Acknowledgements Diplomats, merchants and artists figure prominently in this book, and have been central to our research project Double Agents. Cultural and Political Brokerage in Early Modern Europe. Financed by the Netherlands Organization for Scientific Research and facilitated by Leiden University, the project started in March 2002 and concluded with an international and interdisciplinary conference in December 2006. In the intermediate years, we have benefited greatly from the generosity and hospitality of many academic institutions, libraries and archives, both in the Netherlands and abroad: Leiden University Institute for Cultural Disciplines / Pallas, Leiden; Det Kongelige Bibliotek and Rigsarkivet, Copenhagen; European University Institute, Florence; Stiftelsen Riksantikvarien Ingvar Anderssons Fond, Landsarkivet, Göteborg; Ernst-Moritz-Arndt-Universität, Greifswald; Det Nationalhistoriske Museum på Frederiksborg Slot, Hillerød; Hessisches Staatsarchiv, Marburg; Carl von Ossietzky Universität, Oldenburg; Bibliotheca Hertziana, Max-Planck-Institut für Kunstgeschichte, Rome; Koninklijk Nederlands Instituut, Rome; Det Kungliga Biblioteket, Skokloster Museum and Riksarkivet, Stockholm; Herzog August Bibliothek and Niedersächsisches Staatsarchiv, Wolfenbüttel. Like the early modern agents, who depended largely on their personal and professional contacts to be able to function succesfully, we would not have been able to pursue our research had we not been able to enjoy the support and wisdom of our own, contemporary, networks. We would like to thank Michael Auwers, Helmut Backhaus, Paul Begheyn SJ, Jill Bepler, Marten Jan Bok, Elke Bujok, Pierre Burger, Hans Cools, Heiko Droste, Christoph Franck, Dagmar Freist, Peter Gillgren, Ebeltje Hartkamp-Jonxis, Linda Hinners, Irene Jacobs, Helen Jacobsen, Koenraad Jonckheere, Alexandra Lapierre, Arne Losman, Joachim Lund, Peter Björn Kerber, Bengt Kylberg, Friso Lammertse, Mark Meadow, Gerhard Menk, Michael North, Juliette Roding, Frits Scholten, Arne Spohr, Arno Strohmeyer, Kees Teszelsky, Susan Tipton, Wardy Poelstra, Judith Pollmann, Sebastian Posth, Hanne Kolind Poulsen, Jaap van der Veen, Anuschka Tischer, Rebecca Tucker and Stephen Turk Christensen for supplying us with great ideas, valuable advice, intellectual stimulation and warm friendship.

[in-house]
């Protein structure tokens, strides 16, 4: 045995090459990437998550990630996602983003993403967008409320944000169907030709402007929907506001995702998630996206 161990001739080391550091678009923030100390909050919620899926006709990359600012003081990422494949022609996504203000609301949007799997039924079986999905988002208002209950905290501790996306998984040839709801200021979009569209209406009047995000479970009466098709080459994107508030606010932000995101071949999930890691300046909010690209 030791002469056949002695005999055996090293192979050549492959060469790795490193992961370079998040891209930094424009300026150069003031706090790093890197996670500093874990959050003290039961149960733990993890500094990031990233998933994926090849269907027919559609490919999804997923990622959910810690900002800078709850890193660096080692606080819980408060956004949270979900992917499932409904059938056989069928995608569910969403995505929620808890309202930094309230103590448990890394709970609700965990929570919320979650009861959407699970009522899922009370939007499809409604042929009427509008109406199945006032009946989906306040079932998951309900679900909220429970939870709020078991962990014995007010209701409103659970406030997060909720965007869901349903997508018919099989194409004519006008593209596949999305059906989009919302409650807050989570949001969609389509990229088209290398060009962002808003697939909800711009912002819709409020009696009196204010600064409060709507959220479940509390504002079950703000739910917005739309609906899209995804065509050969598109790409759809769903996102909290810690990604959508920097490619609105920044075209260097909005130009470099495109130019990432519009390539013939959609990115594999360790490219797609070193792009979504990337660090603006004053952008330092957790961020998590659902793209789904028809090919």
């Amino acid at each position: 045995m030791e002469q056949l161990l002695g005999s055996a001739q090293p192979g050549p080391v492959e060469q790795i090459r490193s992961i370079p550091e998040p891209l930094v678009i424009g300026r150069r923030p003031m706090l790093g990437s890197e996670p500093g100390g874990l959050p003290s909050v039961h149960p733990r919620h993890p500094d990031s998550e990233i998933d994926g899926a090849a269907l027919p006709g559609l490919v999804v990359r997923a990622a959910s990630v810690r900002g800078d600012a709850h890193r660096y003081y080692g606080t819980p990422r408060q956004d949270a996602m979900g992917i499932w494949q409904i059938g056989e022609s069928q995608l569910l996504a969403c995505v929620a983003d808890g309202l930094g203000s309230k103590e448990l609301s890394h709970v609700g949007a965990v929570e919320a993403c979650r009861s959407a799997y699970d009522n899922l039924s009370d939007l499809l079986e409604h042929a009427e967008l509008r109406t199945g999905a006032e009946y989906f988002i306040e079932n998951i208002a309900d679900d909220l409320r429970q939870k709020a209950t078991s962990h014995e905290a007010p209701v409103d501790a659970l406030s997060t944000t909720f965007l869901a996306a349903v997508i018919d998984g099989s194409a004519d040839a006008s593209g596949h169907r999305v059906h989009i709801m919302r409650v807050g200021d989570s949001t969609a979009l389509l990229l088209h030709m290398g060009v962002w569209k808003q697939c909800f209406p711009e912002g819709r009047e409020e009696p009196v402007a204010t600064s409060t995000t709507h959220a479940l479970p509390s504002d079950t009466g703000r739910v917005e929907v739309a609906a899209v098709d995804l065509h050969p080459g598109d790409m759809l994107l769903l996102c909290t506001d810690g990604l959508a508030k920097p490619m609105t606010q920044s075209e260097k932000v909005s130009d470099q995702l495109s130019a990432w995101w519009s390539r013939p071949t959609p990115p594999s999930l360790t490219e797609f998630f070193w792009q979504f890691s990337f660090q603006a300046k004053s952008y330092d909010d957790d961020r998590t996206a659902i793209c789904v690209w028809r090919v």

Reviews
This item was reviewed in:
Reference & Research Book News, August 2011
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Summaries
Bowker Data Service Summary